16:40 Open Printrun / Pronterface and click Connect. You should be able to connect to the Taurino with any errors.
[backwards video again - plug in the jumpers that came with the stepper drivers, as described at 20:50 in the video]
16:47 With the ATX turned off, plug the stepper drivers into the RAMPS board, with their trimpots (the little silver adjustable dials) pointing towards the USB plug. Plug them into the X, Y, Z, and E1 slots. Turn all the trimpots all the way down (all the way clockwise). Stick the heatsinks on to the driver chips.
17:30 Turn on the ATX, check for smoke, and check the heatsinks aren't heating up.
17:40 Plug a motor into the X axis plug on the RAMPS board.
17:44 In Pronterface, set the XY speed to 50mm/min or less, and try to move the X axis. The motor probably won't move.
18:15 Use the trial-and-error wiring method I describe at this point in the video, until you get the motor running. If your motors are all the same model, copy the wiring order you found to all the motor plugs. Look at http://reprap.org/wiki/Stepper_wiring under Methods and Procedures, Trial-and-error method.
22:25 After those 2 steps I did out of order, the X motor is turning correctly when jogged from Pronterface. Once the motors turn, you can play with the feedrate in Pronterface to find out how fast you can make them turn. Don't turn up the trimpots on the stepper drivers yet, though. You should connect a fan first.
24:58 Plug an endstop in to the X-min endstop plug on the RAMPS board.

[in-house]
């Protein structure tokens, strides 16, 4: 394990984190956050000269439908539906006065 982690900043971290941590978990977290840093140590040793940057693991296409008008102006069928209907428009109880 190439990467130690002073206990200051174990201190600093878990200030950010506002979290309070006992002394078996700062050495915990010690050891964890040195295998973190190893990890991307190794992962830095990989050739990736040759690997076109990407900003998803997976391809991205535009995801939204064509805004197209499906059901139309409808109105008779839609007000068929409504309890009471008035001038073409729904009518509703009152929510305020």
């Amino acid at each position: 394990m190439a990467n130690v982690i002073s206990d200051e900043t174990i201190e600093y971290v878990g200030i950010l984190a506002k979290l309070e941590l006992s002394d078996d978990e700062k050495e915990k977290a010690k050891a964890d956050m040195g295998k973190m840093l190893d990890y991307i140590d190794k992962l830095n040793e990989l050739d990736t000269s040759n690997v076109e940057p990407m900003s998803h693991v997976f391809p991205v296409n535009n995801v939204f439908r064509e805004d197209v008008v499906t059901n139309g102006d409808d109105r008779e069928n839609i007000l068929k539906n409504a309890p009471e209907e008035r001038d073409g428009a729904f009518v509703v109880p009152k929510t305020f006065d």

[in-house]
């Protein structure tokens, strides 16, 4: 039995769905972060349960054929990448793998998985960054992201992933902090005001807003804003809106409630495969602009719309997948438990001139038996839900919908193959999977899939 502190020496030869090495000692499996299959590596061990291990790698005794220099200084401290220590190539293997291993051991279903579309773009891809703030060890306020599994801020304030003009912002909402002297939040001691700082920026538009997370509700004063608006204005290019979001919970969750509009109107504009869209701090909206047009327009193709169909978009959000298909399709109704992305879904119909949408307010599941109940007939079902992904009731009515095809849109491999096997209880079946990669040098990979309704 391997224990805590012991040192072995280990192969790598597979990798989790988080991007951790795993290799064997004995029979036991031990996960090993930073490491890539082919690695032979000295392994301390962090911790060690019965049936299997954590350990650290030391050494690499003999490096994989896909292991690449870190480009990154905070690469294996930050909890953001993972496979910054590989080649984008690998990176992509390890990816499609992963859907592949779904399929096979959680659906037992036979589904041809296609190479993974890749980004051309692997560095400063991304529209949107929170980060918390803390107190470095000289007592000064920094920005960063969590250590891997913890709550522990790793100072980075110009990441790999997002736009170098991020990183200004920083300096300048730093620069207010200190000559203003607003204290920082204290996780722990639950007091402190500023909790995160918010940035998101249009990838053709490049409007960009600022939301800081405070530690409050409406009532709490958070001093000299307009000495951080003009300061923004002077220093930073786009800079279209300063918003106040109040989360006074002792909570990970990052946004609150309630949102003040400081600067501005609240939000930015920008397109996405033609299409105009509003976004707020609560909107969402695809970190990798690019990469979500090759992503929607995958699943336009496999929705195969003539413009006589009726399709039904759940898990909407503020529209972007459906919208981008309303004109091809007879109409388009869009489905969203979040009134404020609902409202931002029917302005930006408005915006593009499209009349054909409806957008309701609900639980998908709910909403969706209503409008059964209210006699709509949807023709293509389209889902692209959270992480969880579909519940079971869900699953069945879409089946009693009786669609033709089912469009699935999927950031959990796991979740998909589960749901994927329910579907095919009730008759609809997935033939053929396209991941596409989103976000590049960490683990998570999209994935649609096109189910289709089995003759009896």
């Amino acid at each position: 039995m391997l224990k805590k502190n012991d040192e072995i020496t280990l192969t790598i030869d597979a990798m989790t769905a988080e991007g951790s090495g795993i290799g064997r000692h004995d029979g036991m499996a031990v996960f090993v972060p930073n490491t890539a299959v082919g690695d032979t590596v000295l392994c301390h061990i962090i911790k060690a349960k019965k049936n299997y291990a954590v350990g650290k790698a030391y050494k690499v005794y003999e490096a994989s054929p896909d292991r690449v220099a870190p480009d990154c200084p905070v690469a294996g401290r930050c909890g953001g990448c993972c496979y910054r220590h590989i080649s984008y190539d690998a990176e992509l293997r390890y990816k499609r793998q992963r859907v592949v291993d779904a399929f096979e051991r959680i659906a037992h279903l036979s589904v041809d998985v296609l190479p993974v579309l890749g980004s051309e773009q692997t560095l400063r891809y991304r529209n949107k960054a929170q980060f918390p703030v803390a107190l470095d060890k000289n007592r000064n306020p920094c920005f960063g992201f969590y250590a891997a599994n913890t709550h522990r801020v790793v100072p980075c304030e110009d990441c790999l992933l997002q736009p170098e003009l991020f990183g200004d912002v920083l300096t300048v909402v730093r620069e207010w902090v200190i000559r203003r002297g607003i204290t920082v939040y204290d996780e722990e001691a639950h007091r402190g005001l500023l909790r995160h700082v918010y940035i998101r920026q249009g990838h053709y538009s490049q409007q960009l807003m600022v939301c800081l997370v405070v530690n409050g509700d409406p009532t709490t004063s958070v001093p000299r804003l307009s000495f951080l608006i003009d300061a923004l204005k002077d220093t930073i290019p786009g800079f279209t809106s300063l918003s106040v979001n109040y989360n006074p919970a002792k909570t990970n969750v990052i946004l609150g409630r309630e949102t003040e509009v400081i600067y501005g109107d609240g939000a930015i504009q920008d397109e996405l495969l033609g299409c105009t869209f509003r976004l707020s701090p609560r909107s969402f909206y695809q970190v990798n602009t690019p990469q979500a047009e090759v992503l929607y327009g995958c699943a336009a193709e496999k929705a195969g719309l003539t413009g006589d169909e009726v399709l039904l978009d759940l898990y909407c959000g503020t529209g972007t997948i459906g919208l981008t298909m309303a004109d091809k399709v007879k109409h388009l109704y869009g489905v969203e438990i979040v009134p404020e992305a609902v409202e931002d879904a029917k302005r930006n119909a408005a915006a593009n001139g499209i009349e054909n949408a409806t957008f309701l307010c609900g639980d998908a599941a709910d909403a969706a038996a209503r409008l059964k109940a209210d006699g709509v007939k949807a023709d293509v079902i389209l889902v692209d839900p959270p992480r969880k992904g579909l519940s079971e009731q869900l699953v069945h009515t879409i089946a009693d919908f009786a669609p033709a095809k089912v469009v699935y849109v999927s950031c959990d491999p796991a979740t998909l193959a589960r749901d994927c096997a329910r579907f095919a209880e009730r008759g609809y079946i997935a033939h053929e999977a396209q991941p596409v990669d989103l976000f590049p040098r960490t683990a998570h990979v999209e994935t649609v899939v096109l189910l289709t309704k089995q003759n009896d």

25:09 Type M119 into the Pronterface console and press Enter. Marlin should report the status of the endstops.
25:19 If the X min reports TRIGGERED and the others show 'open', you probably have
const bool X_MIN_ENDSTOP_INVERTING = true;
set in the Marlin Configuration.h. Open that file again and change all the ENDSTOP_INVERTING lines to false, and make sure that all the #define ENDSTOPPULLUP lines are uncommented. Close Pronterface and upload Marlin to the Arduino again.
26:13 Type M119 into Pronterface and press Enter. Now all the endstops should report 'open'.
26:25 Place a piece of aluminium foil into the X-min endstop and type M119 into Pronterface and press Enter again. Now X-min should report TRIGGERED.
Plug in all the endstops and test that each reports TRIGGERED when you insert aluminium foil into the gap.
27:11 You can also test the homing routine. Press the Y home button in Pronterface. The Y motor should start to turn. Then insert the aluminium foil into the gap of the Y-min endstop. The Y motor should reverse direction. Remove the aluminium foil from the gap, then put it back in again. The Y motor should now stop.
That's it! The electronics are ready to install in your CNC router or milling machine. Once they're installed, and you arrange a fan to cool the stepper drivers, you can tune the motors up a bit more.